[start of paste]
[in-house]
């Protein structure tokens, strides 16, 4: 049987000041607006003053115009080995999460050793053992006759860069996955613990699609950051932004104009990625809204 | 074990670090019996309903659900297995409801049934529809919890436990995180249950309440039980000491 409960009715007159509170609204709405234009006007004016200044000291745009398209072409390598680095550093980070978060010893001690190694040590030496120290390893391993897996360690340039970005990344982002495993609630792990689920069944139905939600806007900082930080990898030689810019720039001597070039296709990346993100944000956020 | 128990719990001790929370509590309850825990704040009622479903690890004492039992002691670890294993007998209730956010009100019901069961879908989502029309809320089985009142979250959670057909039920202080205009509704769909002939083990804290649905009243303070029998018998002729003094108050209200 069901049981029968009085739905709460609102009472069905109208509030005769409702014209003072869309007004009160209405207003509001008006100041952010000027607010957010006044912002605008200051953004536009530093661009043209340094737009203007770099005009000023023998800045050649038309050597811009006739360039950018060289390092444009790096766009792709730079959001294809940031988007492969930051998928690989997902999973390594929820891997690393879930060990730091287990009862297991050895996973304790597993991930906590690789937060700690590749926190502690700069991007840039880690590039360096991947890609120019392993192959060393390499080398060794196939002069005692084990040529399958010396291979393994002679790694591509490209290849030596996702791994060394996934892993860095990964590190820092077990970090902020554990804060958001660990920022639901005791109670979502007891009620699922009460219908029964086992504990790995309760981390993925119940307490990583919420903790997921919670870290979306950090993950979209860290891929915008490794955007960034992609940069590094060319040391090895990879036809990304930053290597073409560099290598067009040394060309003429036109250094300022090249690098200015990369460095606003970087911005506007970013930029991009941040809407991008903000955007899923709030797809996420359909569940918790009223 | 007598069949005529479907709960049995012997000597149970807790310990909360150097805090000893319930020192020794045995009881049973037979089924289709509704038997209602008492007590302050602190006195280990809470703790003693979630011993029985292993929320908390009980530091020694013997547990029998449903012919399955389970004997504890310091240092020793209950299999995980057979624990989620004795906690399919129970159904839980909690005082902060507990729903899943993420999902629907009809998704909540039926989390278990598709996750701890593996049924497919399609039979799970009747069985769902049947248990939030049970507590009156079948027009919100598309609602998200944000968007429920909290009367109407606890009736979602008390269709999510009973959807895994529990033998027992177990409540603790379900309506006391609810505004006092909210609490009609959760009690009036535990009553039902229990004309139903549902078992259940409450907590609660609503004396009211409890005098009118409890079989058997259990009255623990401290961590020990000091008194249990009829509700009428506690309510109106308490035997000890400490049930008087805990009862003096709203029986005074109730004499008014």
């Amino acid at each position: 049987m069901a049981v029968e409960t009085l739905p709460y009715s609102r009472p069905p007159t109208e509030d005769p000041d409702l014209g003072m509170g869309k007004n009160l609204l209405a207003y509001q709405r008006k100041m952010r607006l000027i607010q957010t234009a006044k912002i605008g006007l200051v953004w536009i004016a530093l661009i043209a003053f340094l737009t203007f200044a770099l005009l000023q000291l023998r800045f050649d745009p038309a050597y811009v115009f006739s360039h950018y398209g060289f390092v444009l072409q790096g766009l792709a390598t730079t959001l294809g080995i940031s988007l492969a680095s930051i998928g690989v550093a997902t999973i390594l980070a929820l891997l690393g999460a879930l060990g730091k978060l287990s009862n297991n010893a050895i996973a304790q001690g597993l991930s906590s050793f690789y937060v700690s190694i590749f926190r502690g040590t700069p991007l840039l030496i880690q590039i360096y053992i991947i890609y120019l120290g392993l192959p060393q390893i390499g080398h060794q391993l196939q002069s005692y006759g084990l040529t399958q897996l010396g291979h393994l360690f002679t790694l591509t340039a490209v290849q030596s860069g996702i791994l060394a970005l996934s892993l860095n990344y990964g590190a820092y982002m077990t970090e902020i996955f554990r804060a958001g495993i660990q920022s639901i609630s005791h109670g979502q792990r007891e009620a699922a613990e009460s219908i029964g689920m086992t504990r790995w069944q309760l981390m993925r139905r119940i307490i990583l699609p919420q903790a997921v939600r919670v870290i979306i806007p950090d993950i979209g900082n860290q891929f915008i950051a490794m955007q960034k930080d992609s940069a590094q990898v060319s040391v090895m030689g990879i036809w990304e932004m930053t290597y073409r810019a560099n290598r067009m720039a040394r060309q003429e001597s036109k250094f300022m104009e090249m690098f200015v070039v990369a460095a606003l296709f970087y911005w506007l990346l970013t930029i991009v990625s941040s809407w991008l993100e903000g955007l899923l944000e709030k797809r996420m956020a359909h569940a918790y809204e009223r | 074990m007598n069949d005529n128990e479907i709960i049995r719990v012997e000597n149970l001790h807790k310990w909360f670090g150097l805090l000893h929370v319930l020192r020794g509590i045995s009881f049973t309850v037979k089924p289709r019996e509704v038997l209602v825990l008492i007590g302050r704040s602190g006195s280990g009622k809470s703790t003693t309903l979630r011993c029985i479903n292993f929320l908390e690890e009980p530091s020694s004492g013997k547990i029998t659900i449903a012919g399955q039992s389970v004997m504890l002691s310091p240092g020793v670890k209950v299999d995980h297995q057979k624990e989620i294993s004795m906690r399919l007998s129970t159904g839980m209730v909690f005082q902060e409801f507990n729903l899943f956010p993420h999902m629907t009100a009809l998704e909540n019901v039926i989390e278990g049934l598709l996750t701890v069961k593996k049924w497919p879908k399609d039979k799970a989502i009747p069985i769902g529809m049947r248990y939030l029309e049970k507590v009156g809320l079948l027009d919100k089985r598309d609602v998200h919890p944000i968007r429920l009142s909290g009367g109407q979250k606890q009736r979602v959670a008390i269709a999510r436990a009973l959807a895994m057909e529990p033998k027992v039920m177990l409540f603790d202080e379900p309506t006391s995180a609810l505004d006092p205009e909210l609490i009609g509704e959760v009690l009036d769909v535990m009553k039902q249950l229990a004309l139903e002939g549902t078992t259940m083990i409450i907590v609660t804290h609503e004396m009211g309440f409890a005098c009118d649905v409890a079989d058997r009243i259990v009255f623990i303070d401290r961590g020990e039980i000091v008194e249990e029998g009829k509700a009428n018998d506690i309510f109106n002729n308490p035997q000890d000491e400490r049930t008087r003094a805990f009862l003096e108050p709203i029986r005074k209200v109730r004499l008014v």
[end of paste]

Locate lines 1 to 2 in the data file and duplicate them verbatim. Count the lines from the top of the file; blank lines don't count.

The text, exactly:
[in-house]
């Protein structure tokens, strides 16, 4: 049987000041607006003053115009080995999460050793053992006759860069996955613990699609950051932004104009990625809204 | 074990670090019996309903659900297995409801049934529809919890436990995180249950309440039980000491 409960009715007159509170609204709405234009006007004016200044000291745009398209072409390598680095550093980070978060010893001690190694040590030496120290390893391993897996360690340039970005990344982002495993609630792990689920069944139905939600806007900082930080990898030689810019720039001597070039296709990346993100944000956020 | 128990719990001790929370509590309850825990704040009622479903690890004492039992002691670890294993007998209730956010009100019901069961879908989502029309809320089985009142979250959670057909039920202080205009509704769909002939083990804290649905009243303070029998018998002729003094108050209200 069901049981029968009085739905709460609102009472069905109208509030005769409702014209003072869309007004009160209405207003509001008006100041952010000027607010957010006044912002605008200051953004536009530093661009043209340094737009203007770099005009000023023998800045050649038309050597811009006739360039950018060289390092444009790096766009792709730079959001294809940031988007492969930051998928690989997902999973390594929820891997690393879930060990730091287990009862297991050895996973304790597993991930906590690789937060700690590749926190502690700069991007840039880690590039360096991947890609120019392993192959060393390499080398060794196939002069005692084990040529399958010396291979393994002679790694591509490209290849030596996702791994060394996934892993860095990964590190820092077990970090902020554990804060958001660990920022639901005791109670979502007891009620699922009460219908029964086992504990790995309760981390993925119940307490990583919420903790997921919670870290979306950090993950979209860290891929915008490794955007960034992609940069590094060319040391090895990879036809990304930053290597073409560099290598067009040394060309003429036109250094300022090249690098200015990369460095606003970087911005506007970013930029991009941040809407991008903000955007899923709030797809996420359909569940918790009223 | 007598069949005529479907709960049995012997000597149970807790310990909360150097805090000893319930020192020794045995009881049973037979089924289709509704038997209602008492007590302050602190006195280990809470703790003693979630011993029985292993929320908390009980530091020694013997547990029998449903012919399955389970004997504890310091240092020793209950299999995980057979624990989620004795906690399919129970159904839980909690005082902060507990729903899943993420999902629907009809998704909540039926989390278990598709996750701890593996049924497919399609039979799970009747069985769902049947248990939030049970507590009156079948027009919100598309609602998200944000968007429920909290009367109407606890009736979602008390269709999510009973959807895994529990033998027992177990409540603790379900309506006391609810505004006092909210609490009609959760009690009036535990009553039902229990004309139903549902078992259940409450907590609660609503004396009211409890005098009118409890079989058997259990009255623990401290961590020990000091008194249990009829509700009428506690309510109106308490035997000890400490049930008087805990009862003096709203029986005074109730004499008014």